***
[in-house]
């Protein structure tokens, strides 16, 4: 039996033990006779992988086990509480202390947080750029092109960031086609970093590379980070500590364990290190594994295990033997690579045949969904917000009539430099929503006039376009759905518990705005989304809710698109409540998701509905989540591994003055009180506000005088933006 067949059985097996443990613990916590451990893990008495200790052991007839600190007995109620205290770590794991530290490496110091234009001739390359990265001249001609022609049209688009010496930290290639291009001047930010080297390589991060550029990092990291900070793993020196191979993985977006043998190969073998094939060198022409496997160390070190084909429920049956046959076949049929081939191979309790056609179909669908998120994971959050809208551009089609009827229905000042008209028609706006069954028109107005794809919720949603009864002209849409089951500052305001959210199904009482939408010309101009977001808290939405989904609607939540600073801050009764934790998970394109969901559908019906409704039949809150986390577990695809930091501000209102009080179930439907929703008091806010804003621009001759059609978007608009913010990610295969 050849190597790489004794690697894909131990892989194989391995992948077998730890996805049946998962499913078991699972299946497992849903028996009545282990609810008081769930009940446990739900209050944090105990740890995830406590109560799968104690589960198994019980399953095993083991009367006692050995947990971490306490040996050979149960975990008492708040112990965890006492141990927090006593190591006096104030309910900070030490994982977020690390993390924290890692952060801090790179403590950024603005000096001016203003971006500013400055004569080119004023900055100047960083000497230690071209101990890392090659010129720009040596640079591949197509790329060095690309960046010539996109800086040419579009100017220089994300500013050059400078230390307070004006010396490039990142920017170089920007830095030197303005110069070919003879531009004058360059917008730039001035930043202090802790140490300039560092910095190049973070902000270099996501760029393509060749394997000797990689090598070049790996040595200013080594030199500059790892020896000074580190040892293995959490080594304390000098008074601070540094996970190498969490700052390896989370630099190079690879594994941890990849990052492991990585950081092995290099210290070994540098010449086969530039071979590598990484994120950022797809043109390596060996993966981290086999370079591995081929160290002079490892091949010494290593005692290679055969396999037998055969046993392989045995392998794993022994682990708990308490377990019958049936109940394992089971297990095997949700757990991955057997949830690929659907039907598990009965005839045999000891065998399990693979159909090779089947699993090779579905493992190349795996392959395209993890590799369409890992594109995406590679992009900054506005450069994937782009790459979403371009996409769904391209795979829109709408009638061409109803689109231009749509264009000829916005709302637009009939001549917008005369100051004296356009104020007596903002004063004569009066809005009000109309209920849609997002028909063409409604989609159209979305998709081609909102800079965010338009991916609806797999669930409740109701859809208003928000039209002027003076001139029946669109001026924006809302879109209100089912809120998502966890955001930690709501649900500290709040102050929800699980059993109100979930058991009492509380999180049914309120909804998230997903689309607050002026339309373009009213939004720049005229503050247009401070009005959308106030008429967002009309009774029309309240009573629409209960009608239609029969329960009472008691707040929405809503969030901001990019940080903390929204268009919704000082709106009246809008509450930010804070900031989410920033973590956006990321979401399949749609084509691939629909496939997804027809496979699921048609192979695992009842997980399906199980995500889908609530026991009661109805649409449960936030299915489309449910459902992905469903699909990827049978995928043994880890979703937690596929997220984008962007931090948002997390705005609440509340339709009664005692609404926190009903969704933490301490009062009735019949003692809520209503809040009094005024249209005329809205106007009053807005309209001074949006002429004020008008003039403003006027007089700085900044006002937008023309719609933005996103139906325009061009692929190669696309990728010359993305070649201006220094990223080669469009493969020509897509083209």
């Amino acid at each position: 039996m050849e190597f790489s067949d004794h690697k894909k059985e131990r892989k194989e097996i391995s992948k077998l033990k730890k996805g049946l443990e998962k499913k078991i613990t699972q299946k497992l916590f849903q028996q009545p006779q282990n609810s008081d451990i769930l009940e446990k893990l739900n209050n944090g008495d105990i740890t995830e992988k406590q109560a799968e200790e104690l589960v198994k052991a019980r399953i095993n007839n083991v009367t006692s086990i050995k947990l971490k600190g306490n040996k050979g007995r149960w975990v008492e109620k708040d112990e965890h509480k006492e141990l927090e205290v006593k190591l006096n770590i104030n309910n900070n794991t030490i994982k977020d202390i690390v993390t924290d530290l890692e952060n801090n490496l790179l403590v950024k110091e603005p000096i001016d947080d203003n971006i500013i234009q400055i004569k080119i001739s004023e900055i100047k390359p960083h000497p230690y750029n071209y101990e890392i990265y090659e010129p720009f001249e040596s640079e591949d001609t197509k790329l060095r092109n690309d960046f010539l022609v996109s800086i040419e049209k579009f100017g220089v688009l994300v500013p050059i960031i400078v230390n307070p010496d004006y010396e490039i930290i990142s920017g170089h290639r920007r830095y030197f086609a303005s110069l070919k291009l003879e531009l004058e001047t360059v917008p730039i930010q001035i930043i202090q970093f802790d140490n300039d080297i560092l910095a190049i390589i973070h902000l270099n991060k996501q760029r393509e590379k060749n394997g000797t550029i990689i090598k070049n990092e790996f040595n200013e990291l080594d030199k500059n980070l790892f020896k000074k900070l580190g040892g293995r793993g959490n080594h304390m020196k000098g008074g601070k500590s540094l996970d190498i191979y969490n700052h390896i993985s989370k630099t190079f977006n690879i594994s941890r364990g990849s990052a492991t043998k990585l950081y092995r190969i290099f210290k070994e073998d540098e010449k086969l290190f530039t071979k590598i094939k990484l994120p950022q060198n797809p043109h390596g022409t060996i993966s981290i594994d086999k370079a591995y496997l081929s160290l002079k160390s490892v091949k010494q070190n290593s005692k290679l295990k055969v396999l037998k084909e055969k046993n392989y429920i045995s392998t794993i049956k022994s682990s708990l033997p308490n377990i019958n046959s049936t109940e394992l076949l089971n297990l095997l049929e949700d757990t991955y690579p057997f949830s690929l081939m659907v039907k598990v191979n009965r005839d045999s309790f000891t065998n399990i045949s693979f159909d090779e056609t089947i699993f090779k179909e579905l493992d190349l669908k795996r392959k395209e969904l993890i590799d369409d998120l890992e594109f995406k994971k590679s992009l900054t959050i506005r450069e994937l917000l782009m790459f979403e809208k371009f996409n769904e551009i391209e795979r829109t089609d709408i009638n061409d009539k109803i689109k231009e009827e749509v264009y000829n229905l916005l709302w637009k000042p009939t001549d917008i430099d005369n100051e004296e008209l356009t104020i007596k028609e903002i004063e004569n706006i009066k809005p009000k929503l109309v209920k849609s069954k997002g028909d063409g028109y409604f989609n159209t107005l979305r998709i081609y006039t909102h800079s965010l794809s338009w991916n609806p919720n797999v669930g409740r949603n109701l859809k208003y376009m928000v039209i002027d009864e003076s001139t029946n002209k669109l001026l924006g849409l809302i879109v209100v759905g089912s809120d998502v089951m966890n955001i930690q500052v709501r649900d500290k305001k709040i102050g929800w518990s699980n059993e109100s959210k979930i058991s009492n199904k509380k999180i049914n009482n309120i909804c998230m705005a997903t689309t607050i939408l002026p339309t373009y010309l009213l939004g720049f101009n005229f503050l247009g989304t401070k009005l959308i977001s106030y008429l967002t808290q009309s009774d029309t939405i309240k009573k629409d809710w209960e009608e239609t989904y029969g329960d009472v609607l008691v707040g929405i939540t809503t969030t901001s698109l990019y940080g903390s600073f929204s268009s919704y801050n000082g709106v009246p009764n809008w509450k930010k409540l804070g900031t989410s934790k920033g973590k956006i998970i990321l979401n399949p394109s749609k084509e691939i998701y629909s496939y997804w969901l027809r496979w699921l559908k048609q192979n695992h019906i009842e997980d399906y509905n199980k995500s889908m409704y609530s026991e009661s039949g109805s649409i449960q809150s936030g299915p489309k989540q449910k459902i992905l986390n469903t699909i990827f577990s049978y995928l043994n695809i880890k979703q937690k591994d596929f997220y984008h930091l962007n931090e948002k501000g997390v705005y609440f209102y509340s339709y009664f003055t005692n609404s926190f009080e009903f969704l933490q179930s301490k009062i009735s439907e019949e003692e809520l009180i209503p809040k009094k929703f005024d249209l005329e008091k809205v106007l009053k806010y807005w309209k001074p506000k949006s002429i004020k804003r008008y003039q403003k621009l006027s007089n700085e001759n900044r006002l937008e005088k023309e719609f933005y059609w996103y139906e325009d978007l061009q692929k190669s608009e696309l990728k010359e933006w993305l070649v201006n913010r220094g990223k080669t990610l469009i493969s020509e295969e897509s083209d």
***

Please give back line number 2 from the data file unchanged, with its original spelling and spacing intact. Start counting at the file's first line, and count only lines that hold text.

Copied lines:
């Protein structure tokens, strides 16, 4: 039996033990006779992988086990509480202390947080750029092109960031086609970093590379980070500590364990290190594994295990033997690579045949969904917000009539430099929503006039376009759905518990705005989304809710698109409540998701509905989540591994003055009180506000005088933006 067949059985097996443990613990916590451990893990008495200790052991007839600190007995109620205290770590794991530290490496110091234009001739390359990265001249001609022609049209688009010496930290290639291009001047930010080297390589991060550029990092990291900070793993020196191979993985977006043998190969073998094939060198022409496997160390070190084909429920049956046959076949049929081939191979309790056609179909669908998120994971959050809208551009089609009827229905000042008209028609706006069954028109107005794809919720949603009864002209849409089951500052305001959210199904009482939408010309101009977001808290939405989904609607939540600073801050009764934790998970394109969901559908019906409704039949809150986390577990695809930091501000209102009080179930439907929703008091806010804003621009001759059609978007608009913010990610295969 050849190597790489004794690697894909131990892989194989391995992948077998730890996805049946998962499913078991699972299946497992849903028996009545282990609810008081769930009940446990739900209050944090105990740890995830406590109560799968104690589960198994019980399953095993083991009367006692050995947990971490306490040996050979149960975990008492708040112990965890006492141990927090006593190591006096104030309910900070030490994982977020690390993390924290890692952060801090790179403590950024603005000096001016203003971006500013400055004569080119004023900055100047960083000497230690071209101990890392090659010129720009040596640079591949197509790329060095690309960046010539996109800086040419579009100017220089994300500013050059400078230390307070004006010396490039990142920017170089920007830095030197303005110069070919003879531009004058360059917008730039001035930043202090802790140490300039560092910095190049973070902000270099996501760029393509060749394997000797990689090598070049790996040595200013080594030199500059790892020896000074580190040892293995959490080594304390000098008074601070540094996970190498969490700052390896989370630099190079690879594994941890990849990052492991990585950081092995290099210290070994540098010449086969530039071979590598990484994120950022797809043109390596060996993966981290086999370079591995081929160290002079490892091949010494290593005692290679055969396999037998055969046993392989045995392998794993022994682990708990308490377990019958049936109940394992089971297990095997949700757990991955057997949830690929659907039907598990009965005839045999000891065998399990693979159909090779089947699993090779579905493992190349795996392959395209993890590799369409890992594109995406590679992009900054506005450069994937782009790459979403371009996409769904391209795979829109709408009638061409109803689109231009749509264009000829916005709302637009009939001549917008005369100051004296356009104020007596903002004063004569009066809005009000109309209920849609997002028909063409409604989609159209979305998709081609909102800079965010338009991916609806797999669930409740109701859809208003928000039209002027003076001139029946669109001026924006809302879109209100089912809120998502966890955001930690709501649900500290709040102050929800699980059993109100979930058991009492509380999180049914309120909804998230997903689309607050002026339309373009009213939004720049005229503050247009401070009005959308106030008429967002009309009774029309309240009573629409209960009608239609029969329960009472008691707040929405809503969030901001990019940080903390929204268009919704000082709106009246809008509450930010804070900031989410920033973590956006990321979401399949749609084509691939629909496939997804027809496979699921048609192979695992009842997980399906199980995500889908609530026991009661109805649409449960936030299915489309449910459902992905469903699909990827049978995928043994880890979703937690596929997220984008962007931090948002997390705005609440509340339709009664005692609404926190009903969704933490301490009062009735019949003692809520209503809040009094005024249209005329809205106007009053807005309209001074949006002429004020008008003039403003006027007089700085900044006002937008023309719609933005996103139906325009061009692929190669696309990728010359993305070649201006220094990223080669469009493969020509897509083209």